Self-defence against illness


MANY people today suffer from varying degrees of deteriorating health or impairments. Some of the more common symptoms are headaches, muscle aches, stomach disorders, constipation, skin disorders, joint pains, fatigue, anxiety, depression, irritability, insomnia, foggy mind, among others. 

Doctors may say these are normal ailments for a modern man or woman. 

Far from being “normal”, these are signals of complaint sent by your body. All symptoms have their causes; symptoms do not manifest without a (root) cause. Focusing on symptoms alone could lead you on a medical “merry-go-round”. 

People become sick by “default”, not by design, as a result of ignorance, faulty thinking, stress, poor nutrition, substance abuse, environmental pollution, and so on. 

Being sick does not only refer to physiological conditions, but also mental and emotional disturbances that are often overlooked. 

For example, the Malaysian Psychiatric Association has declared that 15% of our population is mentally ill, out of which 80% suffer from depression and anxiety. 

Even more shocking is the European scenario where about 30% of its population suffers from some form or degree of mental illness. 

In the US, 50% of its citizens will contract cardiovascular diseases in their lifetime, followed by 30% from cancer and 10% from diabetes (and on the rise). 

Children are not spared either, exhibiting learning and behavioural disorders. 

Consider the number of inhuman crimes, practically unheard of not too many years ago but now being reported with increasing frequency. 

Very often we hear of criminals confessing that they could not control their actions, instinct and sudden outburst of anger in the heat of the moment. Surely these physical, mental and emotional upheavals are not random incidents. Genes may not be the only culprit here. 

Diseases do not happen by accident, but follow a definite pathway – or the law of cause and effect.  

If we sow durian seeds, we expect to harvest durians. Similarly, if we practice healthy lifestyles, we expect to be not as susceptible to diseases. 

Attitude: Optimal health does not belong to a select few, but to all who choose to be healthy in mind and body. The pursuit of optimal health is not a complex or complicated process. 

The Bantu tribesmen in Africa have some of the cleanest arteries in the world. And the Hunza people of the Pakistani Himalayas play volleyball – those aged 70 and above pitting their skills against younger clansmen.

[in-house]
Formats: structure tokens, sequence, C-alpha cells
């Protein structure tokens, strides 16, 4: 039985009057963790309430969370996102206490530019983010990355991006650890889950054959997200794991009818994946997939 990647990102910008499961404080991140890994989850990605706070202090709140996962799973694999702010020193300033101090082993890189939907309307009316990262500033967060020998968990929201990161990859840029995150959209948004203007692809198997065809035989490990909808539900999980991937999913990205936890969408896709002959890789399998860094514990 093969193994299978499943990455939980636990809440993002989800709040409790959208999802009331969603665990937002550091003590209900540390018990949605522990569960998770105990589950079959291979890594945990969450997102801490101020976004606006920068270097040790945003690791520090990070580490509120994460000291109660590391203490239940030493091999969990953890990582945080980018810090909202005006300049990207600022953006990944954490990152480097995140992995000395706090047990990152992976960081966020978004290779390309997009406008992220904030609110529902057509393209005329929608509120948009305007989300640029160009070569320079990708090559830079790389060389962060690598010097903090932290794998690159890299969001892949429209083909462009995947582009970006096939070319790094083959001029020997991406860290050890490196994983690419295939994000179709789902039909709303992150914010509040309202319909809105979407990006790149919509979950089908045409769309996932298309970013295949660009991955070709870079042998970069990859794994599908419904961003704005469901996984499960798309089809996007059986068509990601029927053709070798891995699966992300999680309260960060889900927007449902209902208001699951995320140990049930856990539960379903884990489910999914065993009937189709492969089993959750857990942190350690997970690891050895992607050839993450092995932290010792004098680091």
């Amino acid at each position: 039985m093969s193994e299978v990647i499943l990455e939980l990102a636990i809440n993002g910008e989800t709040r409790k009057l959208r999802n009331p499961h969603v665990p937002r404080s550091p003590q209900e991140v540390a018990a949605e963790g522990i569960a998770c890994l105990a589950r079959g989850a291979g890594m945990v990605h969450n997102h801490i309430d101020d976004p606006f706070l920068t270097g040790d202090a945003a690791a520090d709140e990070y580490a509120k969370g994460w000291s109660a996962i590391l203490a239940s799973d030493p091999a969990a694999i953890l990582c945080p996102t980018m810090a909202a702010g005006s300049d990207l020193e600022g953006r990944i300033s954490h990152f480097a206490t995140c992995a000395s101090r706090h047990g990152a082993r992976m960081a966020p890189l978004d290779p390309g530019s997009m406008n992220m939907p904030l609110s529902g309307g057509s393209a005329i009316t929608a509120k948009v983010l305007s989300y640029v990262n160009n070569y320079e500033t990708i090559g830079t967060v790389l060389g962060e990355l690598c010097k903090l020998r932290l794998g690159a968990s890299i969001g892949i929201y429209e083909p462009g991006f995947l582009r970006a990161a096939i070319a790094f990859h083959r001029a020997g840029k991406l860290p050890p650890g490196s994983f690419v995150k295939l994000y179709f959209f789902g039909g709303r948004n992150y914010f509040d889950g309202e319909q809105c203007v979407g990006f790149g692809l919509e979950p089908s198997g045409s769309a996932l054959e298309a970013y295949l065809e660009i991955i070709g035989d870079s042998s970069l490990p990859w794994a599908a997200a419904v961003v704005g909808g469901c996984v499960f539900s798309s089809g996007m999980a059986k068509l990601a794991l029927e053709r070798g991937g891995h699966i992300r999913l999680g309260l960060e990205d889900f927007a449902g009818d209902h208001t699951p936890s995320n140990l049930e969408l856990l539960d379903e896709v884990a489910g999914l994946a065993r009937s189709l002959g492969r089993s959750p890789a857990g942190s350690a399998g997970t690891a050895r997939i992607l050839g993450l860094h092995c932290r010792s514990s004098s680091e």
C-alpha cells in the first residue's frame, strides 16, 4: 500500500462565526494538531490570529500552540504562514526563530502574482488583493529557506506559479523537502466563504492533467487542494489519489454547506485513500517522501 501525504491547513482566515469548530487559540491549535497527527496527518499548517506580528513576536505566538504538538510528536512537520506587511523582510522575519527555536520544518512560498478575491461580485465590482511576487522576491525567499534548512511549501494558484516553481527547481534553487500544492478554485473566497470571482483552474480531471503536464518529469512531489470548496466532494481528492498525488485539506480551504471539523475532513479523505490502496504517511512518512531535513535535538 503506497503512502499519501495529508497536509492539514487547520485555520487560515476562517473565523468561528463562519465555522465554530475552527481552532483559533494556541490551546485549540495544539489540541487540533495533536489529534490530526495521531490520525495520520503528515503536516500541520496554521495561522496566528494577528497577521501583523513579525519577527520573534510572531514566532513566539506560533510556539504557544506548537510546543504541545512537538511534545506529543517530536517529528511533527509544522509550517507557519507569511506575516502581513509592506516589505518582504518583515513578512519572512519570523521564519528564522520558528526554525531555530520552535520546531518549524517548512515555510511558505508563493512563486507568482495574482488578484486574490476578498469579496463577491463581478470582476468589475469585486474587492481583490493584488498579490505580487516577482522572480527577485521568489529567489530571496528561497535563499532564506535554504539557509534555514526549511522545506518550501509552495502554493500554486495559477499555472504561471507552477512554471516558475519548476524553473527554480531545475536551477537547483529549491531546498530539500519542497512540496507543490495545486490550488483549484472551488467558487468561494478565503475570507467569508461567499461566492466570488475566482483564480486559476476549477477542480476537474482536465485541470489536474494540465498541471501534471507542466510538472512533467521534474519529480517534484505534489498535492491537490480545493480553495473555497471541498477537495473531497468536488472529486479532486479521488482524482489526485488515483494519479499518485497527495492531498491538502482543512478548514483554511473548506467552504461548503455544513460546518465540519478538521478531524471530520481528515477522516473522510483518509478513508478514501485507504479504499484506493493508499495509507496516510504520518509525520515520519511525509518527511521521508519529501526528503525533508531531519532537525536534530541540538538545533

On the other hand, advanced nations like the United States is a lowly 70+ in world health rankings. Sophisticated technology and lifestyles pale when it comes to achieving optimal health and wellness. 

Every person has a right to natural health. It’s a basic human instinct. Even children can grasp its principles. There are few absolutes. 

When people claim that a physical condition cannot be cured, most of the time it’s not true. Today’s “no” may become tomorrow’s “yes”.  

After all, man knows too little about the power that lies within the human mind and body, but attempts to “play God” in trying to create the ultimate cure-all drug, dabbling with cloning, and genetically modifying organisms. 

Fitness is for the moment; but wellness (mind, emotion, body) is for life. 

Rest: If you spend more than 12 hours at work, consider cutting back an hour or two for rest and de-stressing. 

The Japanese experience tells us that long hours at the office will take its toll on our health, because the body is subjected to prolonged periods of stress. 

As a result, high levels of stress hormones are constantly produced to cope with the internal physical stress. Given time, these hormones will harm vital organs. 

As we put our minds on overdrive, the body generates coping chemicals that can be harmful over a period of time. This is a habitual and unhealthy way to stir up adrenalin, which in turn induces over-production of insulin and cholesterol. 

Learn to let go and let God take control. “Never waste your time worrying. Ninety-five per cent of what we worry about never happens anyway, and the 5% that does, we can't do anything about”, said a 100-year-old retired teacher from New York. 

People often say they are very busy. We should be busy, but for the right reasons. Perhaps adopting a purpose-driven life will significantly reduce the overtly busy lifestyle for some people.